UPDATE: We now also have battery life tests on the new MacBook Pro with Retina Display. Our MacBook Air tests are underway and will be available Saturday.
UPDATE 2: MacBook Air battery tests are now available.
Shortly after the launch of OS X 10.8 Mountain Lion, users of portable Macs began to report significant reductions in their battery life on Cupertino’s latest cat. Reports varied, but independent testing showed a reduction of 20 to 30 percent in battery life on 10.8 compared to the same hardware on 10.7.
According to Ars Technica, as news of the battery life problem spread, Apple reportedly began contacting users affected by the issue and asked them to log system data for Apple’s review. Mountain Lion’s first update, OS X 10.8.1, was just around the corner, but Apple made no public mention of whether the data they were collecting was being used to fix the battery life issue in the update.
In the last few days, some developers began to report improvements in their battery life while using the most recent developer build of 10.8.1. “Until I installed 10.8.1, my MacBook was showing 4h:05m after a full charge,” a developer told software aggregation site Softpedia. “After installing 10.8.1 it’s showing over 8h.”
Apple released the final build of 10.8.1 Thursday morning, although the company cited nothing about battery life in the update’s release notes. Now that we’re armed with several builds to compare, we performed battery life benchmarks on OS X 10.7.4, 10.8, 10.8.1 Build 12B17 (the prerelease developer build), and 10.8.1 Build 12B19 (the final version released to the public).
Our testbed is a 2011 15-inch MacBook Pro 2.3 GHz i7 with 8 GB of RAM and 240 GB OWC SSD. The battery has 115 cycles and is considered by the battery health monitor to be in “Normal” condition. In other words, this is not a new machine; it’s seen decent use over the past year and, we hope, its condition is representative of that of a larger percentage of Mac owners than a brand new Mac.
That’s not to say we didn’t consider a new Mac, however. For the sake of a casual comparison, we’re also testing a new Retina MacBook Pro and a 2011 13-inch MacBook Air. We’ll have the results of those tests for you in the next few days.
Our battery life test was performed by using a custom Automator application under battery-saving conditions: the screen at 50 percent brightness, keyboard illumination off, and all applications and services disabled except for WiFi. To keep the Mac running throughout the test, we disabled system and display sleep in System Preferences, and deactivated the screen saver.
Our Automator app performs the following actions:
- Open TextEdit, pause 10 seconds.
- Open Safari and navigate to a content-heavy website (macobserver.com), pause 20 seconds.
- Navigate to a second content-heavy website (cnn.com), pause 20 seconds.
- Open Mail, pause 10 seconds to allow any messages to download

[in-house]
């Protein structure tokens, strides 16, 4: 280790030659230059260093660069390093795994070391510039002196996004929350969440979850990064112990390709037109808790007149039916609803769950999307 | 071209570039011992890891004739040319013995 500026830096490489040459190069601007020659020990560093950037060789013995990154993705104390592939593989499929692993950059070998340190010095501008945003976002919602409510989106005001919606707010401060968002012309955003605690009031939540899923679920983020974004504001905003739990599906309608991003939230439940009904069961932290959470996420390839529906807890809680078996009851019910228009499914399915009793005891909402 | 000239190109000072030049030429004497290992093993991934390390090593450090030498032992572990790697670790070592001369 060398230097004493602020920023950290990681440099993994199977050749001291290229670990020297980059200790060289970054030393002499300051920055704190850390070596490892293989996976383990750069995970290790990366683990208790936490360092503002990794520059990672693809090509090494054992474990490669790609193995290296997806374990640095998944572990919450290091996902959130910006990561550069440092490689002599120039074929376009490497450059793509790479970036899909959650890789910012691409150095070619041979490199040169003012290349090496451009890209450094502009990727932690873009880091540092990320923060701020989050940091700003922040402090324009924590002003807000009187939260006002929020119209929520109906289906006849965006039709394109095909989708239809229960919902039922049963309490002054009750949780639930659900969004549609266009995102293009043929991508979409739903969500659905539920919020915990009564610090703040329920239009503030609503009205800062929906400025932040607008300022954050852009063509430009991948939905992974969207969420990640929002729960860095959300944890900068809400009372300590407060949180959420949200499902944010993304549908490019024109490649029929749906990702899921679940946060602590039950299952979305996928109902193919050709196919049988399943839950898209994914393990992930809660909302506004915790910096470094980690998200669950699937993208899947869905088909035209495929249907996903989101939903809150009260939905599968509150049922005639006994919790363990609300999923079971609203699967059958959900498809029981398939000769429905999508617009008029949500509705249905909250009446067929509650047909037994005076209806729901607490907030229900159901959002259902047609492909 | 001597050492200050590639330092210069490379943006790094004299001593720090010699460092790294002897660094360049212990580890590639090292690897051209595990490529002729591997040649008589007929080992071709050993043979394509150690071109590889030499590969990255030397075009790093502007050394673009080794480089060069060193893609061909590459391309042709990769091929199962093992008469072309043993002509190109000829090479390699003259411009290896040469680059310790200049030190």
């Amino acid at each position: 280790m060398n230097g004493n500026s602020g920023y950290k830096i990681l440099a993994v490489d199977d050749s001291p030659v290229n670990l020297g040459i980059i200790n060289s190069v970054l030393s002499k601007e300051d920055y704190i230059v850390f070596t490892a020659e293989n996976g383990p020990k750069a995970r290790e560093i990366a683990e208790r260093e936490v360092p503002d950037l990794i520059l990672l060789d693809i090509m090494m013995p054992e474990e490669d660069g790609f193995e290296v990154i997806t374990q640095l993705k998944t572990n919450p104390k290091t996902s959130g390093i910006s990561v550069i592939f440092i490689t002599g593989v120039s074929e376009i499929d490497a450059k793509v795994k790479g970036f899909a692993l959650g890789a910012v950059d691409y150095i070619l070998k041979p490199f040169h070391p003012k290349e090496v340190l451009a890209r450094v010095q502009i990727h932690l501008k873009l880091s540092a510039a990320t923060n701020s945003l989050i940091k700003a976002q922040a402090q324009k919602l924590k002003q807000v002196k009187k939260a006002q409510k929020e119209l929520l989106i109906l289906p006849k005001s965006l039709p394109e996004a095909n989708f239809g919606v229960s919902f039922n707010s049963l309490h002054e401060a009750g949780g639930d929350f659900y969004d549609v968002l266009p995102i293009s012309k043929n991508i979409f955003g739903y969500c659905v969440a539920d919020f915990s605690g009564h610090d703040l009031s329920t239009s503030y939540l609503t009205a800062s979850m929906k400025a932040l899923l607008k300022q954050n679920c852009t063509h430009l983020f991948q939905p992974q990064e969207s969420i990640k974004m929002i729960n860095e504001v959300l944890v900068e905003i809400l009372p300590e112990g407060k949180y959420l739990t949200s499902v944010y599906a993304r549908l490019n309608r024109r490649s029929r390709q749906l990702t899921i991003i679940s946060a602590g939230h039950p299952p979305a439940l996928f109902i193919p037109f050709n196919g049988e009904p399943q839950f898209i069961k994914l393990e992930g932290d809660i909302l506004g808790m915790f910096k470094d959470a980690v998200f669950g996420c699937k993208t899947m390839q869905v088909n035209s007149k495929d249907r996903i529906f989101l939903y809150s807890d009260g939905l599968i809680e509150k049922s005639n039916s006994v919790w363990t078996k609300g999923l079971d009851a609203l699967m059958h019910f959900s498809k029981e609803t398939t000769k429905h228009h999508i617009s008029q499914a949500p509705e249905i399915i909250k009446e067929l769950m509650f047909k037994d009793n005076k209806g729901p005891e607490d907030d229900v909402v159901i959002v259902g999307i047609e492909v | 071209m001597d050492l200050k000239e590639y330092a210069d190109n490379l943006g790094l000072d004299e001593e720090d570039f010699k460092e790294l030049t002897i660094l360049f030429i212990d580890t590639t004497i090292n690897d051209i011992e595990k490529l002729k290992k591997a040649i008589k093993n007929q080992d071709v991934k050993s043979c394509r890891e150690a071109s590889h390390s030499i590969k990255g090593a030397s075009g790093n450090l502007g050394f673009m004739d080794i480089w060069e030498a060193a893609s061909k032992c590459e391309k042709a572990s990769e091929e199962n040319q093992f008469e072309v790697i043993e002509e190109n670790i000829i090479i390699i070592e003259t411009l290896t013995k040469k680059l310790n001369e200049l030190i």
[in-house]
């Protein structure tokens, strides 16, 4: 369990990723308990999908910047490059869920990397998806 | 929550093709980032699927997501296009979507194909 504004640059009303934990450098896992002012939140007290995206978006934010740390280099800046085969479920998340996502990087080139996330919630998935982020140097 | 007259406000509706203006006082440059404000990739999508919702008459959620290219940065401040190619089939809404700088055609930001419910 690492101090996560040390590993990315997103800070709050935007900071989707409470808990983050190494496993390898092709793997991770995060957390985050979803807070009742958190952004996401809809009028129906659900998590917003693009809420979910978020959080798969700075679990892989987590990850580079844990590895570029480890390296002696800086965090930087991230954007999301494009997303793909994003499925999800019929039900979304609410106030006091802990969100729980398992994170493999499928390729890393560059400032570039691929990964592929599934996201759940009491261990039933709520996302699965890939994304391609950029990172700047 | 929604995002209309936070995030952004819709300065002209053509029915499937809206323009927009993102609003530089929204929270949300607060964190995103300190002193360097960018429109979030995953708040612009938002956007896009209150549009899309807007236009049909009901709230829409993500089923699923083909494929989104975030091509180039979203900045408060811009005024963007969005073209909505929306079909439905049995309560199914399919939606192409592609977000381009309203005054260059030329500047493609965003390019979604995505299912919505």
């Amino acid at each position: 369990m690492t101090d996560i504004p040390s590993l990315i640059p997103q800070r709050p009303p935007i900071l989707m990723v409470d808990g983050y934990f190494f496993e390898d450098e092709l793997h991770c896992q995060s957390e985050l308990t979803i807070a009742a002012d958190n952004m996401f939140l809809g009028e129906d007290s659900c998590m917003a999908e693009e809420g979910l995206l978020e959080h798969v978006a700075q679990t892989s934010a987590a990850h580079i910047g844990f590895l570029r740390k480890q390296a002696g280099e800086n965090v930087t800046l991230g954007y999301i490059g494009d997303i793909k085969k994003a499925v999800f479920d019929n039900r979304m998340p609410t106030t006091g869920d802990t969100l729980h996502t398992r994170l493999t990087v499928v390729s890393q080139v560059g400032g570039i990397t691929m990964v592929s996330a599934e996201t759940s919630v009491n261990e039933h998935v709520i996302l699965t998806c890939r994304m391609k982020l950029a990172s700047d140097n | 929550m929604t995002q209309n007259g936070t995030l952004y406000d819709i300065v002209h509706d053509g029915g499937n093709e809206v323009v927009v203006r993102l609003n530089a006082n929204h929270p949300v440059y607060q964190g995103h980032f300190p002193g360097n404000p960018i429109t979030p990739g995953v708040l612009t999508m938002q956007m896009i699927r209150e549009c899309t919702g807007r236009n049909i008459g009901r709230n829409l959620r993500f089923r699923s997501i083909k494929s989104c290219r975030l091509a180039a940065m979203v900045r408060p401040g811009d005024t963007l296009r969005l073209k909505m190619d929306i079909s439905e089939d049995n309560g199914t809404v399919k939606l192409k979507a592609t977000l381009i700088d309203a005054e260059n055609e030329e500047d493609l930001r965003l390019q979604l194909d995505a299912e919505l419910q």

- Close all open applications
- Log a time stamp to a text file
We feel that these steps provide a nice balance between light and medium workflows. Most Mac users won’t be launching that many websites so frequently, but some users may engage in more battery-draining tasks like video playback or editing. It should be noted that our tests are not designed to replicate heavy workflows, such as video encoding or 3D rendering, although we are investigating a workflow that would suitably replicate those tasks for future benchmarking.
Of note, Mac Geek Gab listener “Chilled Storm,” suggested that a fix for 10.8’s battery life issues was to remove the WiFi status icon from OS X’s menu bar. We ran a separate test on 10.8 with this configuration and the results can be seen in the chart below.
So, without further ado, the numbers:
Chart by The Mac Observer
As you can see from the chart, the battery life hit caused by 10.8 Mountain Lion is significant. Our 2011 MacBook Pro lost 2 hours and 10 minutes, or 33 percent, of battery operating time following the upgrade. Removing the WiFi icon from the menu bar had no positive impact (in fact, we actually lost 5 minutes of battery life).
The prerelease build of 10.8.1 improved things a little bit, and gave us back about 30 minutes of battery life, but we were still about 100 minutes short of where we should be based on Lion’s battery numbers.
With great anticipation, we installed the final build of 10.8.1 this morning and ran our benchmark again, only to be disappointed by the results. Battery life did improve by about 17 minutes over the prerelease build, but we are still over an hour short on battery life compared to 10.7.4’s numbers, a difference of about 20 percent.
These numbers may not be final; Apple is already testing 10.8.2 with select developers, although we have no word from the company on its plans to further address battery life concerns. It’s also possible that Mountain Lion simply requires more power from the system to perform new graphical and under-the-hood tasks, and that an unfortunate result of these new features is a reduction in usable battery life.
In the end, it’s clear that 10.8.1 has brought with it a sizable increase in battery life compared to 10.8, but the initial loss caused by the upgrade to Mountain Lion was so large that MacBook battery life is still far shy of where it should be.
From here, all that portable Mac users can do is follow Apple’s Mountain Lion development and hope that they have a plan to restore battery life to 10.7 Lion-like levels in future updates. We have contacted Apple with a request for comment on the numbers we obtained but they have not responded to our inquires. We will update this article if they do.
Tune in Friday and Saturday for the results of our tests on the Retina MacBook Pro and the 2011 13-inch MacBook Air.
Teaser graphic via Shutterstock.